Saturday, February 28, 2015

Échalotes - Shallots. Shallots on French Menus. Shallots are One of the Most Important Herbs in the French Kitchen

Behind the French Menu
Bryan G. Newman
Updated October 2020

Photograph courtesy of Burpee

Échalotes -  Shallots.   

French chefs love shallots as their taste is light, slightly sweet and poignant; very different to their cousins which include onions, garlic, and chives. The smaller and younger shallots are preferred in the French kitchen as they are considered to have more flavor. However, there are many varieties of shallots and while one may be treated as a vegetable, another may be used as a herb, and a third somewhere in between. The shallot’s flexibility is highly appreciated and like its cousins, is a relative of the lily, the flower. (In North America, shallots are often considered to be a small onion or a type of garlic, which they are not). 

A lily, the prettiest member of the Amaryllidaceae family.
Photograph courtesy of oatsy40

Fresh shallots

Fresh shallots are preferred. However, they are only available fresh for five to six months a year, with the different varieties having seasons that last for one to two months.  In France, the best restaurants will have an all-year-round supply of fresh hot-house shallots. However, for lesser mortals, shallots, like their cousins, onions, and garlic, may be stored.  

Shallot flowers.
Photograph courtesy of Sterling College

Shallots on French Menus.

Onglet de Bœuf Sauce Échalotes A North American hanger steak, a U.K. skirt steak, served with a shallot sauce. Here the shallot is treated as both a vegetable and an herb. The sauce will be made of gently fried shallots made into a sauce with white wine and probably crème fraiche

Hanger steaks are only rarely on the North American steak house menus as they are considered tough. However, French chefs choose their meat very carefully and prepare these steaks very well. 

A well-prepared hanger steak is delicious, and it will not be tough unless it was over-cooked. These are the steaks most often used in France's very popular "steak frites," steak and French fries. N.B.: On French menus, if the onglet, the hanger steak noted here, and a bavette, a flank steak, were to be exchanged, one for the other, none of us would notice the difference! To order a steak in France, cooked the way you like it, click here.  


Shallots and garlic in the market.

Photograph courtesy of Numeria Zayas


Moules au Vin Blanc, Échalotes, Persil et Crème  Mussels and white wine, shallots, parsley, and cream. The ever-popular moules frites was originally a Belgian creation. The French have adopted this dish and have kept up the quality and options. French fries will be usually be served on the side.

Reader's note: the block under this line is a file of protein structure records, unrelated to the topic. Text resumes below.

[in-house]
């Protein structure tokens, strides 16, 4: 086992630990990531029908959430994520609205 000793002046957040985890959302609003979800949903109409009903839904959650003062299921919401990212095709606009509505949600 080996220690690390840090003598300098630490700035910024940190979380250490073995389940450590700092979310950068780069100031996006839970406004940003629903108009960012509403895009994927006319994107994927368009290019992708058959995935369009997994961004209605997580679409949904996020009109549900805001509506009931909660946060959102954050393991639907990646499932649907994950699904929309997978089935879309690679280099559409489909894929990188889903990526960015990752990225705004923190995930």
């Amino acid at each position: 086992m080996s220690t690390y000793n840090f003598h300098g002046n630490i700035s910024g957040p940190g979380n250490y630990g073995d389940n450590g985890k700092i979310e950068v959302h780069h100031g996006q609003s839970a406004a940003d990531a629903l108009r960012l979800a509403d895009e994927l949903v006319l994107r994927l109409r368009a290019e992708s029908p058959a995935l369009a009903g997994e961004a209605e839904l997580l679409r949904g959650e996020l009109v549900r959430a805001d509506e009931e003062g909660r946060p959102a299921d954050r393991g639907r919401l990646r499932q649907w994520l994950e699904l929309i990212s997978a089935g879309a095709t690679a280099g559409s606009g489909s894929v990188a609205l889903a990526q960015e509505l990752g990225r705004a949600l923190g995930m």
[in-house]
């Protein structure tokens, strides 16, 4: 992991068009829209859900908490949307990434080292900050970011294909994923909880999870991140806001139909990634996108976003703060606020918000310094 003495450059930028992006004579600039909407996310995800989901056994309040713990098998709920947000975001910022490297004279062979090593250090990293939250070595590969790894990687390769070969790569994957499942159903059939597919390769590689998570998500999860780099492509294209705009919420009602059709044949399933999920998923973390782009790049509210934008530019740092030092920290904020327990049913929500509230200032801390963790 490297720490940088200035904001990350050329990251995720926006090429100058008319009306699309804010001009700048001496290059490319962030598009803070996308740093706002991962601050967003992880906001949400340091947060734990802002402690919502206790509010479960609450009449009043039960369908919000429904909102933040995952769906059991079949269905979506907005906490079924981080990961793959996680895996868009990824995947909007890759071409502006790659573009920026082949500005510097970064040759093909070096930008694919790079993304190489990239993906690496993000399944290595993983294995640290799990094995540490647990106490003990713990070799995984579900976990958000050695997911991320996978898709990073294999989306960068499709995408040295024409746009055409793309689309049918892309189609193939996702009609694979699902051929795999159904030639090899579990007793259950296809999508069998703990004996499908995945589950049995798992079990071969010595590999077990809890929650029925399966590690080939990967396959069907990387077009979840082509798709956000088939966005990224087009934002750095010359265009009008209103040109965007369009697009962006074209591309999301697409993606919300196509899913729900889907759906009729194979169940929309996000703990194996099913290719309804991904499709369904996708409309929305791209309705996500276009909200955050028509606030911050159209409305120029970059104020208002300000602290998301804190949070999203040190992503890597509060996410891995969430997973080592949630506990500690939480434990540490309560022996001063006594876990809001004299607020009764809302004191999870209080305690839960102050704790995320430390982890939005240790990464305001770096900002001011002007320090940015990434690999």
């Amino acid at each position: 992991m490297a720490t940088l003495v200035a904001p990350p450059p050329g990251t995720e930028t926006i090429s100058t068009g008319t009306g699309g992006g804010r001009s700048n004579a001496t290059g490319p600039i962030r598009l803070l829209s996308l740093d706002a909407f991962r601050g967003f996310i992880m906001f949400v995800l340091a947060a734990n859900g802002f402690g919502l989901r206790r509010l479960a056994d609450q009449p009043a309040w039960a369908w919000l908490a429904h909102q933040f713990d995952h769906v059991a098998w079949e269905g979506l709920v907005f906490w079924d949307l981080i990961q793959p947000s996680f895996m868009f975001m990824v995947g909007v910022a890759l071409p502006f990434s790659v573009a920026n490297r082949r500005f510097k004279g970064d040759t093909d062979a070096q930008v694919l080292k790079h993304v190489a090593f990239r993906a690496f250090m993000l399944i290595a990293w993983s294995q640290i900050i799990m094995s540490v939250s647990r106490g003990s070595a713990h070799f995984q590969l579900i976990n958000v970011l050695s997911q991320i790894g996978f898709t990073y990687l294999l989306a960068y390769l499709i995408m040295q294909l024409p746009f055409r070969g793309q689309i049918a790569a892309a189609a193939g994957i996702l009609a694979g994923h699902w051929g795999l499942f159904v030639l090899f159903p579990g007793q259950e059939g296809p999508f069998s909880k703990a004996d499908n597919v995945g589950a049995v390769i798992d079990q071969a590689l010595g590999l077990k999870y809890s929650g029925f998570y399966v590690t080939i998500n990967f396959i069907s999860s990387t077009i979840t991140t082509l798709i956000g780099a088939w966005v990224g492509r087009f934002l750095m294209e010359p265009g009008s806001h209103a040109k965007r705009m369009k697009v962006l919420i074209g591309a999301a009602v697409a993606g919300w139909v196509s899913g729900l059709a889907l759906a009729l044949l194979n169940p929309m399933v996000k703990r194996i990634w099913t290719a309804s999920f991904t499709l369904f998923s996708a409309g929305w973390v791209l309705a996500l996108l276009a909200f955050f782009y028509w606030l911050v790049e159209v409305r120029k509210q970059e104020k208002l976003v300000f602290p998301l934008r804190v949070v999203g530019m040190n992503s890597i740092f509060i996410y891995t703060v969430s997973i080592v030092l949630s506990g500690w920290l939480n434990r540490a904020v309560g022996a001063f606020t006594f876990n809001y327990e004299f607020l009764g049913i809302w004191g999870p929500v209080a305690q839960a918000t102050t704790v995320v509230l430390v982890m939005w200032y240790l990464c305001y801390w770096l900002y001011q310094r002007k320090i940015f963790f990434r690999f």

Grilled Rabbit Roulade
A roulade indicates a dish where meat or fish, or in this case rabbit, is rolled around a filling and then cooked.  In this dish, the filling was carrot purée, haricots verts, baby carrots, and roasted shallots, all flavored with thyme juice. Chefs may also use the name roulade for other stuffed or filled dishes, and that is how your dessert menu may offer a roulade au chocolat.
Photograph courtesy of Premshree Pilla


Poitrine de Poulet Farcie, Sauce au Romarin, Farcie avec Champignons et Échalotes Chicken breast flavored stuffed with button mushrooms and shallots and served with a rosemary sauce.


Shallots in a Balsamic vinegar marinade.
Photograph courtesy of Annie Mole.


Saucisson Cuit Sauce Échalote et Gratin Dauphinois - A pre-cooked sausage, often similar to a salami, cooked again, and served with a shallot sauce and Gratin Dauphinois.  France has many different sausages, from pork sausages that require cooking to salami type sausages that may be eaten cold. Once upon a time, each type of sausage had its own name; however, that is no longer the case. The French words saucisse and saucisson came to England with the cooks who accompanied William the Conqueror's armies in 1066. So, in the English language, we also have sausages as a general term for all types of sausages. With a menu listing like this, you should ask for more information about the sausage, you may be missing something special if you pass. 


 Gratin Dauphinois is also called Pommes de Terre Dauphinoise. The potatoes are sliced, layered, and baked with olive oil, cream, and milk and lightly flavored with garlic for this dish. Some versions add onions, and nearly all add grated cheese, usually Gruyere, that is browned, gratiné, just before serving.


Gratin Dauphinoise.
Photograph courtesy of Le Journal des Femmes Cuisine